What Twitter Rebranding to 'X' Can Teach Usby@dariasup
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What Twitter Rebranding to 'X' Can Teach Us

by Daria LeshchenkoAugust 11th, 2023
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Elon Musk rebranding Twitter to "X" has taught us a lot about how to run or not run a business rebrand.
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In the last year, Elon Musk managed to shock the business world not once but twice. First, when he ultimately bought Twitter after months of negotiations and decided to lay off almost the entire team, including developers, which resulted in a steep decline in quality. The second came… no, not when he challenged Mark Zuckerberg to a cage fight, but when he decided to rebrand Twitter as X.

This rebranding took everyone by surprise. What we can do now is get used to it and learn the lessons the situation taught us.

Any Change Should Be Justified

Customers and users do not like change. Whatever business is changing, everything needs to be justified and merited. No CEO or manager should make changes “just because they can,” as such changes may reflect poorly on customer satisfaction.

This is exactly what happened with X. In users’ opinion, there was no reason to change the social network’s name and brand, especially with Twitter being used by 450 million users on a monthly basis. This is why we still can’t wrap our heads around the change.

Conducting surveys and asking customers whether they want anything to change OR explain why the transformation is needed will soften the blow and will show users and customers why a product, interface, or service needs to transform.

Lesson learned: any change needs to be thought through and justified, especially when it comes to a company or a service beloved by millions of users.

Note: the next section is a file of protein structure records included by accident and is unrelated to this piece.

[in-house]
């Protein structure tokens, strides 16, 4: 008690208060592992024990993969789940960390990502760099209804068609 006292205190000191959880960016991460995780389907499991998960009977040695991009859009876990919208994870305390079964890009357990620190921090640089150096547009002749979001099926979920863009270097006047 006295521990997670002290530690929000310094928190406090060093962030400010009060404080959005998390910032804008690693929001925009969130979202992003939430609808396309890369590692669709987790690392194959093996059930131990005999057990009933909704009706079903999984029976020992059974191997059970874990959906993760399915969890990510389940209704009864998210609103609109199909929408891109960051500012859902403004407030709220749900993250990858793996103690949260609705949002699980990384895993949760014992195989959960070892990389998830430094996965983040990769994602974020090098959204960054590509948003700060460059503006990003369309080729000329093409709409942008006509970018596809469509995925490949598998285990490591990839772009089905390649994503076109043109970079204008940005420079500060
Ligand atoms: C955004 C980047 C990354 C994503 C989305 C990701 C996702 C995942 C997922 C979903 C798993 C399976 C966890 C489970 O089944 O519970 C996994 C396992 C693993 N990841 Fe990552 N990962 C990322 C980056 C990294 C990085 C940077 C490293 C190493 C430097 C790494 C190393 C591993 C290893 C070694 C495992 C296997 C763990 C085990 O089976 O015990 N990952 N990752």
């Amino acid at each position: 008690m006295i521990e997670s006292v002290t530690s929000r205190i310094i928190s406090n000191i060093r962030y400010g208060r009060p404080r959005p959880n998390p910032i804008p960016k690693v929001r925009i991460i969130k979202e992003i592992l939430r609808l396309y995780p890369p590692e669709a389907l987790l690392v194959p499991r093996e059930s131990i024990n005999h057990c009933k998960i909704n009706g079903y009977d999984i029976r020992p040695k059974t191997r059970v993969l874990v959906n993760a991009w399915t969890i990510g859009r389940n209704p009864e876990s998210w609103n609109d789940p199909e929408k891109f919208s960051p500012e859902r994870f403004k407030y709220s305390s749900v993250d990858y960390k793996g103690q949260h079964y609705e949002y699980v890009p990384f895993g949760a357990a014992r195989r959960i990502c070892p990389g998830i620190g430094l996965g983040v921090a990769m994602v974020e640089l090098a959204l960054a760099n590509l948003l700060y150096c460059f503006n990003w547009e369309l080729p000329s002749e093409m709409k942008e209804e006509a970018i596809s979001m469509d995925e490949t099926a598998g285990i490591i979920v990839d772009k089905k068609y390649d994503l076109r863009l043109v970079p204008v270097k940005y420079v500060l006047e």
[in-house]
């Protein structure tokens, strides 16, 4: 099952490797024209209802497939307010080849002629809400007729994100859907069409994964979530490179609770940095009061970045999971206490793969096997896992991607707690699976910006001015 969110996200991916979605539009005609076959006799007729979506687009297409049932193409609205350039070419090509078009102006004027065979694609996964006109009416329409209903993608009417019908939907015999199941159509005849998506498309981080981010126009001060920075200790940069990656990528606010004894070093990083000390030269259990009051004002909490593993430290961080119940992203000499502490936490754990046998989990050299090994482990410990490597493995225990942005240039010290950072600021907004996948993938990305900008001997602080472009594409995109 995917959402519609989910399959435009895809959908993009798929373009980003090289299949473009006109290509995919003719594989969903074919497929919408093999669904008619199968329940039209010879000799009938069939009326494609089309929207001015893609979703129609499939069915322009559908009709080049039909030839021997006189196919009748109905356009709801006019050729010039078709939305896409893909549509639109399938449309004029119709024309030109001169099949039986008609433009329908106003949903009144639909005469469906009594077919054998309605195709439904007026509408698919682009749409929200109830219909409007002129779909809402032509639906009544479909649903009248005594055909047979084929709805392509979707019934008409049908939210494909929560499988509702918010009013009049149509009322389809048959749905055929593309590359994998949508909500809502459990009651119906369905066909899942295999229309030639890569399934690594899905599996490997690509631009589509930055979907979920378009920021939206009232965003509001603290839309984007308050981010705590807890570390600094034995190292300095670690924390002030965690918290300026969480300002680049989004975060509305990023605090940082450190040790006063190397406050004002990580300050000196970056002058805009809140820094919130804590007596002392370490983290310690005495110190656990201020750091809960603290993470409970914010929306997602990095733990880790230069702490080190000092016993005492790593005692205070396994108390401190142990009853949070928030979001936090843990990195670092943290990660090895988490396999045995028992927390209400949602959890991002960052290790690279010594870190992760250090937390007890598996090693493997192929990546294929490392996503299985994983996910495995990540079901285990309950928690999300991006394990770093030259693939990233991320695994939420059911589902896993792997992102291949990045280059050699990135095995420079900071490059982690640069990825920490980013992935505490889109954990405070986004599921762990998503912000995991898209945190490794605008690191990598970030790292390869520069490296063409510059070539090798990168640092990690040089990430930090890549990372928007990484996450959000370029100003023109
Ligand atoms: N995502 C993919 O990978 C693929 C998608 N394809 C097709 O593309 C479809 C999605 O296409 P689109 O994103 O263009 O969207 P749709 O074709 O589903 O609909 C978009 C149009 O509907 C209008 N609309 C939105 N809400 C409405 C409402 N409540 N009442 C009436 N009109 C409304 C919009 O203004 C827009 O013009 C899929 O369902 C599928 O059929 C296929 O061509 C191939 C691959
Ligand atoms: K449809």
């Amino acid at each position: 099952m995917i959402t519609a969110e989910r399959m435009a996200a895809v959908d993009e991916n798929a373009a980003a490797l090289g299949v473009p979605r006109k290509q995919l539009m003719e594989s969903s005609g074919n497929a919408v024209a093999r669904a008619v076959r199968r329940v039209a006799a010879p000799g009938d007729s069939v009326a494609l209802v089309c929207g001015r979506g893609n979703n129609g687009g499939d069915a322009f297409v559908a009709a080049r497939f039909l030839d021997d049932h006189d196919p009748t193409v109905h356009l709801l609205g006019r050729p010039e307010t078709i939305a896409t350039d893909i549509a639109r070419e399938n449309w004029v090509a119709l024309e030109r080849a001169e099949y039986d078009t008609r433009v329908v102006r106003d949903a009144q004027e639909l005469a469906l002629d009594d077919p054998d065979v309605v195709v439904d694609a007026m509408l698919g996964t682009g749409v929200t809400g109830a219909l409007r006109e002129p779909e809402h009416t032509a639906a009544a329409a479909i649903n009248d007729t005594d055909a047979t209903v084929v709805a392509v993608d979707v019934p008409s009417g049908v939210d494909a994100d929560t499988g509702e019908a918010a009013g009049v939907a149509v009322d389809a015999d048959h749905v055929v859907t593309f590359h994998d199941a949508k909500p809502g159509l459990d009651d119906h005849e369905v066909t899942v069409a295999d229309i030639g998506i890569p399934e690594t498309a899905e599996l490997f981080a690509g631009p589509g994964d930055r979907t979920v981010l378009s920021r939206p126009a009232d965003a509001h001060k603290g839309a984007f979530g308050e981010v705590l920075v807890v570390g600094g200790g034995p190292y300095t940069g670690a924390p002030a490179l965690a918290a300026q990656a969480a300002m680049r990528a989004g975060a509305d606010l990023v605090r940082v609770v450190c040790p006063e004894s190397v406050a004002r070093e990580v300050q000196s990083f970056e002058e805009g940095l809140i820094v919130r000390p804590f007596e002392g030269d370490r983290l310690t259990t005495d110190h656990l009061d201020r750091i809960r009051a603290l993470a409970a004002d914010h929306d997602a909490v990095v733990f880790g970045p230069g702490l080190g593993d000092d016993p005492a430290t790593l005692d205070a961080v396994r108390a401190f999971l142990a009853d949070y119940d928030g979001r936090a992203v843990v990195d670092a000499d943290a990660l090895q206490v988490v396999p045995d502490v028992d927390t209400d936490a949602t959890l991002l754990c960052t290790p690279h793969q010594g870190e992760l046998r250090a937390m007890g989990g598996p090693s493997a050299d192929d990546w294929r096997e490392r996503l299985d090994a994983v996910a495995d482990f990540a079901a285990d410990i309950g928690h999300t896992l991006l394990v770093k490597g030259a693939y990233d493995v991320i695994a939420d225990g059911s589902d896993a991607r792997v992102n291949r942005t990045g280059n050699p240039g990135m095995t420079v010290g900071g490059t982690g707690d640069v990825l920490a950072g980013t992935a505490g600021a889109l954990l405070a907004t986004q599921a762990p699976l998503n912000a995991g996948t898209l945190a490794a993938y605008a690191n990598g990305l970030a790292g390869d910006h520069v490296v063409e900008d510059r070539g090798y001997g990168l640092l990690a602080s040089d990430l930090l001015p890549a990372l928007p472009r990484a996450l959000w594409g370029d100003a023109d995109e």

The Community Needs To Understand It

Not asking customers and users what they want leads to businesses driving blind. The absence of communication leads to a void and can result in a high churn rate. All users need to understand what changes are coming and why they are necessary. In a perfect world, they also have to agree with them.

Have users agreed to Twitter’s rebranding? Not really. That doesn’t change anything for Mr. Musk, but, in my opinion, that is hardly an advantage for him.

Once again, communication is key. Asking customers for their opinions and testimonials before and after the changes are implemented and being ready to pull back is a sign of a company ready to do everything to satisfy its users.

Lesson learned: users are the most important stakeholders for any business. They have to see and understand the need behind every change, and they have to back everything.

A New Brand Image Needs to be Well-Developed

What is X? In Musk’s words, X will become an ‘everything app.’ Musk also has an odd fixation with the letter X. But is it worth risking Twitter’s positioning and reputation, especially when we know nothing about this newly-emerging company?

When rebranding, a new image, positioning, mission, and vision need to be developed and presented to the public. New and existing users need to understand what to expect and what will happen in the future. It is also good practice to align the new image with the needs and wants of users and customers. Otherwise, it may all be for naught.

Lesson learned: mission, vision, positioning, and brand image come before the logo and the name. They need to be clear and understandable.

Rebranding Won’t Solve Issues

Did Twitter have issues? Before Musk, it was flooded with bots, which was why Musk wanted to pull out of the deal in the first place. Users were not impressed with the very limited number of characters they could use to tweet, and there was no possibility to edit one’s tweets.

Did rebranding fix any of these? No.

I can understand why slapping a new name and a new logo on a website may feel like a new start, but in Twitter’s case, it is not. There are actual faults that need to be fixed to make the user experience better.

Lesson learned: fixate on what’s inside and not on what’s on the cover.

If It Isn’t Broken, Don't Fix It

Even with all its faults, Twitter was one of the most beloved social networks out there. It is used by politicians, actors, influencers, businesses, leaders of thought, and many more people. It is one of the primary sources of instant news for the global community and one of the most popular platforms for users all around the world to connect with each other.

Twitter needed a lot of things to change, but the iconic blue bird and the name were not on the list.

Lesson learned: if something is working, make a decision to make it better and not change it altogether, especially when everything is hanging in a fragile balance.

What’s next for Twitter? Only Musk knows. All we can do is watch, draw conclusions, and learn from the mistakes of others.